Hereditary Paraganglioma-Pheochromocytoma Syndromes

In: GeneReviews® [Internet]. Seattle (WA): University of Washington, Seattle; 1993.
[updated ].


Clinical characteristics: Hereditary paraganglioma-pheochromocytoma (PGL/PCC) syndromes are characterized by paragangliomas (tumors that arise from neuroendocrine tissues distributed along the paravertebral axis from the base of the skull to the pelvis) and pheochromocytomas (paragangliomas that are confined to the adrenal medulla). Sympathetic paragangliomas cause catecholamine excess; parasympathetic paragangliomas are most often nonsecretory. Extra-adrenal parasympathetic paragangliomas are located predominantly in the skull base and neck (referred to as head and neck PGL [HNPGL]) and sometimes in the upper mediastinum; approximately 95% of such tumors are nonsecretory. In contrast, sympathetic extra-adrenal paragangliomas are generally confined to the lower mediastinum, abdomen, and pelvis, and are typically secretory. Pheochromocytomas, which arise from the adrenal medulla, typically lead to catecholamine excess. Symptoms of PGL/PCC result from either mass effects or catecholamine hypersecretion (e.g., sustained or paroxysmal elevations in blood pressure, headache, episodic profuse sweating, forceful palpitations, pallor, and apprehension or anxiety). The risk for developing metastatic disease is greater for extra-adrenal sympathetic paragangliomas than for pheochromocytomas.

Diagnosis/testing: The diagnosis of a hereditary PGL/PCC syndrome should be suspected in any individual with a diagnosis of paraganglioma or pheochromocytoma. A diagnosis of hereditary PGL/PCC is strongly suspected in an individual with multiple, multifocal, recurrent, or early-onset paraganglioma or pheochromocytoma and/or a family history of paraganglioma or pheochromocytoma. The diagnosis is established in a proband by identification of a germline heterozygous pathogenic variant in MAX, SDHA, SDHAF2, SDHB, SDHC, SDHD, or TMEM127 on molecular genetic testing.

Management: Treatment of manifestations: For secretory PGL/PCC, treatment requires using medications for alpha adrenergic receptor blockade followed by surgery. For nonsecretory HNPGLs, surgical resection should be considered only after a detailed analysis of benefits and risks of a surgical procedure. All individuals with HNPGL should be evaluated for catecholamine excess before surgical resection, which, if present, can suggest an additional primary PGL/PCC. Watchful waiting or radiation therapy are options for HNPGLs. PGL/PCCs identified in individuals known to have SDHB pathogenic variants may benefit from resection over radiation or watchful waiting because of the higher risk for metastatic disease.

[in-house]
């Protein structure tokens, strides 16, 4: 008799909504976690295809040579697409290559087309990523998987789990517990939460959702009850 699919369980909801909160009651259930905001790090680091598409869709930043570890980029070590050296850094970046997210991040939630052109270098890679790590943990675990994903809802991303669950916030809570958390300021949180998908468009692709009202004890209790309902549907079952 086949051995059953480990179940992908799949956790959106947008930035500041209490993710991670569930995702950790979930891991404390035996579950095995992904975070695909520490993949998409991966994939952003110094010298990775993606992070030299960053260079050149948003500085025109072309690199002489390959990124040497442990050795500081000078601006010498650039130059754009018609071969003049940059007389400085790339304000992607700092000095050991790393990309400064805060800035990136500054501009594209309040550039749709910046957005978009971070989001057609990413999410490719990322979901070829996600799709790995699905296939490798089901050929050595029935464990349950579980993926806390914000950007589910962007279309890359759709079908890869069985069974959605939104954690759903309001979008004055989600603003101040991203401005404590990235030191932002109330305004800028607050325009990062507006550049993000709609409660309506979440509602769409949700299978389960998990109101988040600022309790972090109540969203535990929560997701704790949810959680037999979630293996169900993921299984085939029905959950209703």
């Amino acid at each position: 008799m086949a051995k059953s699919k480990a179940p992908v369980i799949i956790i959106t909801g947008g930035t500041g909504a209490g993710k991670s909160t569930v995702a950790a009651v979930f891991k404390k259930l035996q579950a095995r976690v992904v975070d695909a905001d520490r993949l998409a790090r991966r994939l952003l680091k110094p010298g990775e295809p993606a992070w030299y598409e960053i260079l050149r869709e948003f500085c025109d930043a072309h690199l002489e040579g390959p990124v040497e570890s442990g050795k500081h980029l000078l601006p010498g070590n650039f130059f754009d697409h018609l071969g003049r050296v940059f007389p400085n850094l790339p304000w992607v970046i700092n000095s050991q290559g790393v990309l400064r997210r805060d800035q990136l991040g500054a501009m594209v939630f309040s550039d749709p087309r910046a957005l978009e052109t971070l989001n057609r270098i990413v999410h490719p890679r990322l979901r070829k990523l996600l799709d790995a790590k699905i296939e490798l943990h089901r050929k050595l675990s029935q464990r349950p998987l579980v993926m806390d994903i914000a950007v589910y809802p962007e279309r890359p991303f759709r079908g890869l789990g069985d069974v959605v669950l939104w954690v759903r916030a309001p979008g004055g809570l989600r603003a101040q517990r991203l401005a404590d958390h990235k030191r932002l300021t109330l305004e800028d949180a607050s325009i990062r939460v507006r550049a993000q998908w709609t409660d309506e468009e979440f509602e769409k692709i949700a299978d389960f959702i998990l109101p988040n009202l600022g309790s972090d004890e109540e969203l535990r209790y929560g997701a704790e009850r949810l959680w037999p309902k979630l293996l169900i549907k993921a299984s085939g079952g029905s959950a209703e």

Prevention of secondary complications: Early detection through surveillance and removal of tumors may prevent or minimize complications related to mass effects, unregulated catecholamine secretion, and metastatic disease.

Surveillance: Beginning between ages six and eight years, individuals at risk for hereditary PGL/PCC syndromes should have annual biochemical and clinical surveillance for signs and symptoms of PGL/PCC and biennial full-body MRI examination. Consider endoscopic evaluation for gastrointestinal stromal tumors in individuals with unexplained gastrointestinal symptoms.

Agents/circumstances to avoid: Hypoxic conditions (e.g., living at high altitude, cigarette smoking) may increase tumor incidence and promote tumor growth, although data are extremely limited.

Evaluation of relatives at risk: First-degree relatives of an individual with a known MAX, SDHA, SDHAF2, SDHB, SDHC, SDHD, or TMEM127 pathogenic variant should be offered molecular genetic testing to clarify their genetic status to improve diagnostic certainty and reduce the need for costly screening procedures in those who have not inherited the pathogenic variant.

Genetic counseling: The hereditary PGL/PCC syndromes are inherited in an autosomal dominant manner. Pathogenic variants in SDHD demonstrate parent-of-origin effects and generally cause disease only when the pathogenic variant is inherited from the father. Pathogenic variants in SDHAF2 and possibly MAX exhibit parent-of-origin effects similar to those of pathogenic variants in SDHD. A proband with a hereditary PGL/PCC syndrome may have inherited the pathogenic variant from a parent or, rarely, have a de novo pathogenic variant; the proportion of individuals with a de novo pathogenic variant is unknown. Each child of an individual with a hereditary PGL/PCC syndrome-causing pathogenic variant has a 50% chance of inheriting the pathogenic variant. An individual who inherits an SDHD pathogenic variant from the individual's mother is at a very low but not negligible risk of developing disease. An individual who inherits an SDHD pathogenic variant from the individual's father is at high risk of manifesting PGL/PCC. If the pathogenic variant has been identified in an affected family member, prenatal and preimplantation genetic testing are possible.

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